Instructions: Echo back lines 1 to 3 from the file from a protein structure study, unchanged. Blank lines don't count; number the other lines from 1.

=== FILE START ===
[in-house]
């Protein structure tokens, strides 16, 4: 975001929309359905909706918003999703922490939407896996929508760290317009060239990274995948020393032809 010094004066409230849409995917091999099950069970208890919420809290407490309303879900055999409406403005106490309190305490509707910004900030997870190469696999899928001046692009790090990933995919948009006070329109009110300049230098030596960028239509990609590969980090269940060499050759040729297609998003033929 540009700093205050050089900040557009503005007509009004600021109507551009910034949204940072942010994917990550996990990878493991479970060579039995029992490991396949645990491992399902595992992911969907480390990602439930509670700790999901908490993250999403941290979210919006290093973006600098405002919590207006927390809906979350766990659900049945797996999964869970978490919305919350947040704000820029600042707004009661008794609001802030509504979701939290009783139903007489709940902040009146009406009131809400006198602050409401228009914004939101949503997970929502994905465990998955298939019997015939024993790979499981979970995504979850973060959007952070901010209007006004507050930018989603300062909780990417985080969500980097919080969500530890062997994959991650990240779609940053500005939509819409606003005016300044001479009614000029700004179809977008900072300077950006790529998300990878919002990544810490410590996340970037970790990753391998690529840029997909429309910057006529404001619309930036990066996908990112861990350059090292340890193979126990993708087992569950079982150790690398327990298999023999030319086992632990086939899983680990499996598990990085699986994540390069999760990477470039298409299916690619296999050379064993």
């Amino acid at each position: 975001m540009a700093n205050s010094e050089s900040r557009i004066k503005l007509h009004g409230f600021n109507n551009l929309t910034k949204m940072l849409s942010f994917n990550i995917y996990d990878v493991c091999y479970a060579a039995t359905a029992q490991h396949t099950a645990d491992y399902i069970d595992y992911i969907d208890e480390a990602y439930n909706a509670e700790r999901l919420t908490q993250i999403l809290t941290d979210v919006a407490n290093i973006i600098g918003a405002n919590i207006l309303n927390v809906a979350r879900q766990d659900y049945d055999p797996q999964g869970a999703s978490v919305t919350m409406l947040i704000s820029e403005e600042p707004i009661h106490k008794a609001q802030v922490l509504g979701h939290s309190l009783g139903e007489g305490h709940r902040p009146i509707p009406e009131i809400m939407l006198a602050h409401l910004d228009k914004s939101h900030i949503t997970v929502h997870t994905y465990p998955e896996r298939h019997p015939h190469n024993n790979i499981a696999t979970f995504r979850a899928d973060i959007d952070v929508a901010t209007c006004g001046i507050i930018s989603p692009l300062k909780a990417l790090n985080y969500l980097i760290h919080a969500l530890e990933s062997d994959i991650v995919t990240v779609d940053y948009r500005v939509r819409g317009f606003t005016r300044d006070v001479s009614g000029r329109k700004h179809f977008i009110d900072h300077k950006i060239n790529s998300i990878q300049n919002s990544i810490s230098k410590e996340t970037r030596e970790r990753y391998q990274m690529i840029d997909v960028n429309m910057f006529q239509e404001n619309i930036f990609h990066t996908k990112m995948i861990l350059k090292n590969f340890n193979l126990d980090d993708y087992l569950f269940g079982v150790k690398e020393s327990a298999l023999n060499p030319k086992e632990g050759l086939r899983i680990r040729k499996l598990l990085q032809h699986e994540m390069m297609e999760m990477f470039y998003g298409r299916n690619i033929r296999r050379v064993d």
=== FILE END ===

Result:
[in-house]
């Protein structure tokens, strides 16, 4: 975001929309359905909706918003999703922490939407896996929508760290317009060239990274995948020393032809 010094004066409230849409995917091999099950069970208890919420809290407490309303879900055999409406403005106490309190305490509707910004900030997870190469696999899928001046692009790090990933995919948009006070329109009110300049230098030596960028239509990609590969980090269940060499050759040729297609998003033929 540009700093205050050089900040557009503005007509009004600021109507551009910034949204940072942010994917990550996990990878493991479970060579039995029992490991396949645990491992399902595992992911969907480390990602439930509670700790999901908490993250999403941290979210919006290093973006600098405002919590207006927390809906979350766990659900049945797996999964869970978490919305919350947040704000820029600042707004009661008794609001802030509504979701939290009783139903007489709940902040009146009406009131809400006198602050409401228009914004939101949503997970929502994905465990998955298939019997015939024993790979499981979970995504979850973060959007952070901010209007006004507050930018989603300062909780990417985080969500980097919080969500530890062997994959991650990240779609940053500005939509819409606003005016300044001479009614000029700004179809977008900072300077950006790529998300990878919002990544810490410590996340970037970790990753391998690529840029997909429309910057006529404001619309930036990066996908990112861990350059090292340890193979126990993708087992569950079982150790690398327990298999023999030319086992632990086939899983680990499996598990990085699986994540390069999760990477470039298409299916690619296999050379064993």
């Amino acid at each position: 975001m540009a700093n205050s010094e050089s900040r557009i004066k503005l007509h009004g409230f600021n109507n551009l929309t910034k949204m940072l849409s942010f994917n990550i995917y996990d990878v493991c091999y479970a060579a039995t359905a029992q490991h396949t099950a645990d491992y399902i069970d595992y992911i969907d208890e480390a990602y439930n909706a509670e700790r999901l919420t908490q993250i999403l809290t941290d979210v919006a407490n290093i973006i600098g918003a405002n919590i207006l309303n927390v809906a979350r879900q766990d659900y049945d055999p797996q999964g869970a999703s978490v919305t919350m409406l947040i704000s820029e403005e600042p707004i009661h106490k008794a609001q802030v922490l509504g979701h939290s309190l009783g139903e007489g305490h709940r902040p009146i509707p009406e009131i809400m939407l006198a602050h409401l910004d228009k914004s939101h900030i949503t997970v929502h997870t994905y465990p998955e896996r298939h019997p015939h190469n024993n790979i499981a696999t979970f995504r979850a899928d973060i959007d952070v929508a901010t209007c006004g001046i507050i930018s989603p692009l300062k909780a990417l790090n985080y969500l980097i760290h919080a969500l530890e990933s062997d994959i991650v995919t990240v779609d940053y948009r500005v939509r819409g317009f606003t005016r300044d006070v001479s009614g000029r329109k700004h179809f977008i009110d900072h300077k950006i060239n790529s998300i990878q300049n919002s990544i810490s230098k410590e996340t970037r030596e970790r990753y391998q990274m690529i840029d997909v960028n429309m910057f006529q239509e404001n619309i930036f990609h990066t996908k990112m995948i861990l350059k090292n590969f340890n193979l126990d980090d993708y087992l569950f269940g079982v150790k690398e020393s327990a298999l023999n060499p030319k086992e632990g050759l086939r899983i680990r040729k499996l598990l990085q032809h699986e994540m390069m297609e999760m990477f470039y998003g298409r299916n690619i033929r296999r050379v064993d």